Other books featured here written by Anika Aldamuy Denise are Baking Day at Grandma's, Monster Trucks, Starring CARMEN!, and Planting Stories: The Life of Librarian and Storyteller Pura Belpre. Books written and illustrated or illustrated by Lucy Ruth Cummins showcased here are A Hungry Lion or A Dwindling Assortment of Animals, This is NOt a Valentine, and Stumpkin.

To learn more about Anika Aldamuy Denise and Lucy Ruth Cummins and their other work, please visit their websites by following the links attached to their names. Both Anika and Lucy have accounts on Instagram. You can find both of them on Twitter, too, here and here.

Anika Aldamuy Denise is the author of many picture books including Planting Stories: The Life of Librarian and Storyteller Pura Belpre, Starring Carmen!, Lights, Camera, Carmen!, and Monster Trucks. She grew up in Queens, New York, and spent summers in the Adirondacks where she had a series of jobs including: chamber maid, breakfast waitress, ice cream scooper, and t-shirt seller at Fort William Henry. She now lives with her family near the coast in Rhode Island where she happily works as a writer. She still enjoys ice cream. Her favorite flavor is coffee.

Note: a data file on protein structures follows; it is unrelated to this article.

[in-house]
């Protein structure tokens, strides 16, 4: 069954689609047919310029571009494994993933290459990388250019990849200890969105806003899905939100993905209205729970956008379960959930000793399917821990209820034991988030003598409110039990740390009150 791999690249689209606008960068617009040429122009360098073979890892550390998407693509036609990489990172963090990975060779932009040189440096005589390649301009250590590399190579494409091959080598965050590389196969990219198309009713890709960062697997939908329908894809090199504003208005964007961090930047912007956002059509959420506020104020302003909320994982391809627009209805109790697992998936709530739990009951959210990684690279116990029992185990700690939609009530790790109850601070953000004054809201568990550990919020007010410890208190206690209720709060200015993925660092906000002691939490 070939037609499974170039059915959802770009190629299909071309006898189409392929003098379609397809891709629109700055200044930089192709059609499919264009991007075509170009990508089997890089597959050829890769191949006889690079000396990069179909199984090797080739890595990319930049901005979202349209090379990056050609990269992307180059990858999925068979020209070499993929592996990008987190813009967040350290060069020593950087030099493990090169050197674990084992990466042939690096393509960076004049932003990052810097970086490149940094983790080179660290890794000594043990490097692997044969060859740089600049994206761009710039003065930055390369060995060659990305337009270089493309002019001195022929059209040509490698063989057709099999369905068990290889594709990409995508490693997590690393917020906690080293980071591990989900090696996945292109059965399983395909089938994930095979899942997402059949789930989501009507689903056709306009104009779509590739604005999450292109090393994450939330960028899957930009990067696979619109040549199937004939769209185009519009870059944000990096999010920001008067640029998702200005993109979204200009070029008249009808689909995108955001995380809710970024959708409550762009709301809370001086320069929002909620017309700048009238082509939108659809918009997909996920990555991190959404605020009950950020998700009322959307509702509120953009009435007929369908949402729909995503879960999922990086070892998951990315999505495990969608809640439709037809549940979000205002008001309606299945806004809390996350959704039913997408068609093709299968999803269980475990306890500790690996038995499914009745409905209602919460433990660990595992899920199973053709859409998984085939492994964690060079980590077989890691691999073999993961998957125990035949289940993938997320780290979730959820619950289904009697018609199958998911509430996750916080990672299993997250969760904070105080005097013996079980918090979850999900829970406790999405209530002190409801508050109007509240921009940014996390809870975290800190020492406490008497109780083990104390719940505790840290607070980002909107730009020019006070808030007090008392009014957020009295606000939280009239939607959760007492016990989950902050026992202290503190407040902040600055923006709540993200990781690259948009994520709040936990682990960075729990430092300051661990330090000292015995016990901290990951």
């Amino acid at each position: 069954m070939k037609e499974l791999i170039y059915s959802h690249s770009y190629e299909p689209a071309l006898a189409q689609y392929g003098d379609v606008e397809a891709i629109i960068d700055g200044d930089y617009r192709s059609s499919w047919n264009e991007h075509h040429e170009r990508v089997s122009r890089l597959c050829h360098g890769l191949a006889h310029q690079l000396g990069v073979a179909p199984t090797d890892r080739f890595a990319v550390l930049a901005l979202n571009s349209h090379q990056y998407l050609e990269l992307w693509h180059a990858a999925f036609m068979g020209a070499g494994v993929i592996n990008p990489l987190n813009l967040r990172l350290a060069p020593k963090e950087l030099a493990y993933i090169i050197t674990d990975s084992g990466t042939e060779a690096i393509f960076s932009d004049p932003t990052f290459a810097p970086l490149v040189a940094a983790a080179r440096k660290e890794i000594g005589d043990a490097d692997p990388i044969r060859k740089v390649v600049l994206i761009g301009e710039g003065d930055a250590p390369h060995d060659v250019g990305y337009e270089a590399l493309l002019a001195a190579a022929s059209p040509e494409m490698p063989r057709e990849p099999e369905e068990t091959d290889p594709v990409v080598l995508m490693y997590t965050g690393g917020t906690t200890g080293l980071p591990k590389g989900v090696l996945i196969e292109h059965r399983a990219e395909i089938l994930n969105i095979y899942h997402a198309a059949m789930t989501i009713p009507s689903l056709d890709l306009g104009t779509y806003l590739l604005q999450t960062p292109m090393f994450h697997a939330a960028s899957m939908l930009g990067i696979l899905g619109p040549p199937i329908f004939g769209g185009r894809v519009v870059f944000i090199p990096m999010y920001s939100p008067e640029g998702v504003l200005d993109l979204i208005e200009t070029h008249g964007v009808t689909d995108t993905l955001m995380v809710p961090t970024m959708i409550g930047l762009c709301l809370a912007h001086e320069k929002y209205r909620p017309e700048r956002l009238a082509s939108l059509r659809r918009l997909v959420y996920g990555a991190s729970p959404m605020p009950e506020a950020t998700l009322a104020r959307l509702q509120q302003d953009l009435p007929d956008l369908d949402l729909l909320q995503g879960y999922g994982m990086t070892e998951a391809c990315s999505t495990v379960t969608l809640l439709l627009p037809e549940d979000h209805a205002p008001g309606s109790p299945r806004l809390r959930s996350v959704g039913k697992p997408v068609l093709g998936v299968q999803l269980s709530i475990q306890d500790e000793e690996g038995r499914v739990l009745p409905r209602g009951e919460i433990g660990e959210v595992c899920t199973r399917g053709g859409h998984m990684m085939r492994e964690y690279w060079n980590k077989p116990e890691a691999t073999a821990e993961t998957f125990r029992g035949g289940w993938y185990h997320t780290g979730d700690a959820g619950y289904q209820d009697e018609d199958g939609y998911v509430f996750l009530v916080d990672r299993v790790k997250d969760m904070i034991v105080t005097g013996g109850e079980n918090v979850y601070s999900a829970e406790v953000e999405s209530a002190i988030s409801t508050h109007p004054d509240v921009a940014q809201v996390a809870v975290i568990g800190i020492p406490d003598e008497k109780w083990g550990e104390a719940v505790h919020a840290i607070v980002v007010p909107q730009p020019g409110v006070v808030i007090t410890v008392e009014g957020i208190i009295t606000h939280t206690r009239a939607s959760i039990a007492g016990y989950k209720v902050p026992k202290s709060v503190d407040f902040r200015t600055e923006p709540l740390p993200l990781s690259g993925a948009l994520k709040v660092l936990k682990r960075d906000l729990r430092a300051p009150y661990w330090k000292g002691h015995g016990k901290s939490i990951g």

Lucy Ruth Cummins spends her days at Simon & Schuster, art directing everything from picture books on up to young adult novels, and her evenings at home, drawing everything from the very, very cute on up to the very, very weird. She made her picture book illustration debut with a parody of Shel Silverstein's The Giving Tree---The Taking Tree and is the creator of A Hungry Lion, Or a Dwindling Assortment of Animals as well as the Stumpkin. She is also the illustrator of This Is Not a Valentine by Carter Higgins, Truman by Jean Reidy, and the covers for author Stuart Gibbs. She lives in Brooklyn, New York, and once worked at a Taco Bell restaurant.